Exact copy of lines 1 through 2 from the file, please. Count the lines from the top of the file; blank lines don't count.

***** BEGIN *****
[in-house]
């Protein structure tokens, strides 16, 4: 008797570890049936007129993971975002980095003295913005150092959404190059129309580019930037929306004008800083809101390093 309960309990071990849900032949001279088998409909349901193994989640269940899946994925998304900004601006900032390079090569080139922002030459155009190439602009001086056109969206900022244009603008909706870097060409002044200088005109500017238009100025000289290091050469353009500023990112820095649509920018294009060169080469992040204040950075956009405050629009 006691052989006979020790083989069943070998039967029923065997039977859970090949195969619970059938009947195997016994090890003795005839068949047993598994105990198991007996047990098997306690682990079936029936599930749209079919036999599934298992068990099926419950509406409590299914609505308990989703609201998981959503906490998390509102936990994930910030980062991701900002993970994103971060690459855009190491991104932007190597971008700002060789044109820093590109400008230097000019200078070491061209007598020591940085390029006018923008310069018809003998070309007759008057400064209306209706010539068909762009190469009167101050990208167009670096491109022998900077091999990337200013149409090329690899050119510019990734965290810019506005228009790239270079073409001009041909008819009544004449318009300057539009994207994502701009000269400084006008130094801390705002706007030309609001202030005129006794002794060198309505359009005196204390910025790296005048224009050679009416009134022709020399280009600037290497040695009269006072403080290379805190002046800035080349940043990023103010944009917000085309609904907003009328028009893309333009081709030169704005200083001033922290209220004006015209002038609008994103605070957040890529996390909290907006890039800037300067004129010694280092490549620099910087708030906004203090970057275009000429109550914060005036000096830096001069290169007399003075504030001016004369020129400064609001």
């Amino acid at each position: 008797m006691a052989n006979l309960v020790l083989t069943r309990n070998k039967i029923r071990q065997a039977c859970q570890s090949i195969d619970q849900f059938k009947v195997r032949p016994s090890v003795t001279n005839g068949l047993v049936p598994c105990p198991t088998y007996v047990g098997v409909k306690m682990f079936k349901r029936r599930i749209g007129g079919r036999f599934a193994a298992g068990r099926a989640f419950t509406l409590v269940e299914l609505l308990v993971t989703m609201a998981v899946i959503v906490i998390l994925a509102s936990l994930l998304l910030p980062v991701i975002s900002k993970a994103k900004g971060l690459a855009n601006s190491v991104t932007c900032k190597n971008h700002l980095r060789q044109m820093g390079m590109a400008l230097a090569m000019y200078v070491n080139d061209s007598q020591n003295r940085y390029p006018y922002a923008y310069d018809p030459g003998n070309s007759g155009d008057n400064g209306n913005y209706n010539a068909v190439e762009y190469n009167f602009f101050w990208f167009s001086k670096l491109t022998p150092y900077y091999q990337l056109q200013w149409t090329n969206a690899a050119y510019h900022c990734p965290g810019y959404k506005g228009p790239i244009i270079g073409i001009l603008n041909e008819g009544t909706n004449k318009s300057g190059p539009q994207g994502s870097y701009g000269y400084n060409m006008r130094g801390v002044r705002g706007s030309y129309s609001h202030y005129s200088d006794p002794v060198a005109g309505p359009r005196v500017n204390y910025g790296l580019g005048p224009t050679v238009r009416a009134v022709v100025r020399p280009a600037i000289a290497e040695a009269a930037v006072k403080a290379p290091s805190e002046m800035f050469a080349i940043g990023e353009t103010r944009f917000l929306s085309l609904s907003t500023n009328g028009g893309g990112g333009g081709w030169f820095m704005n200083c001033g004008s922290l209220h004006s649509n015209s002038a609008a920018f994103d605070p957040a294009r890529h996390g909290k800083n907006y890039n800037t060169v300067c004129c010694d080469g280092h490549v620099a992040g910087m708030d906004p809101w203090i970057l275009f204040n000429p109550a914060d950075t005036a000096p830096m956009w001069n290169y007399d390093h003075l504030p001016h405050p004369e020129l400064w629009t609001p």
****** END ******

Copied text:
[in-house]
């Protein structure tokens, strides 16, 4: 008797570890049936007129993971975002980095003295913005150092959404190059129309580019930037929306004008800083809101390093 309960309990071990849900032949001279088998409909349901193994989640269940899946994925998304900004601006900032390079090569080139922002030459155009190439602009001086056109969206900022244009603008909706870097060409002044200088005109500017238009100025000289290091050469353009500023990112820095649509920018294009060169080469992040204040950075956009405050629009 006691052989006979020790083989069943070998039967029923065997039977859970090949195969619970059938009947195997016994090890003795005839068949047993598994105990198991007996047990098997306690682990079936029936599930749209079919036999599934298992068990099926419950509406409590299914609505308990989703609201998981959503906490998390509102936990994930910030980062991701900002993970994103971060690459855009190491991104932007190597971008700002060789044109820093590109400008230097000019200078070491061209007598020591940085390029006018923008310069018809003998070309007759008057400064209306209706010539068909762009190469009167101050990208167009670096491109022998900077091999990337200013149409090329690899050119510019990734965290810019506005228009790239270079073409001009041909008819009544004449318009300057539009994207994502701009000269400084006008130094801390705002706007030309609001202030005129006794002794060198309505359009005196204390910025790296005048224009050679009416009134022709020399280009600037290497040695009269006072403080290379805190002046800035080349940043990023103010944009917000085309609904907003009328028009893309333009081709030169704005200083001033922290209220004006015209002038609008994103605070957040890529996390909290907006890039800037300067004129010694280092490549620099910087708030906004203090970057275009000429109550914060005036000096830096001069290169007399003075504030001016004369020129400064609001």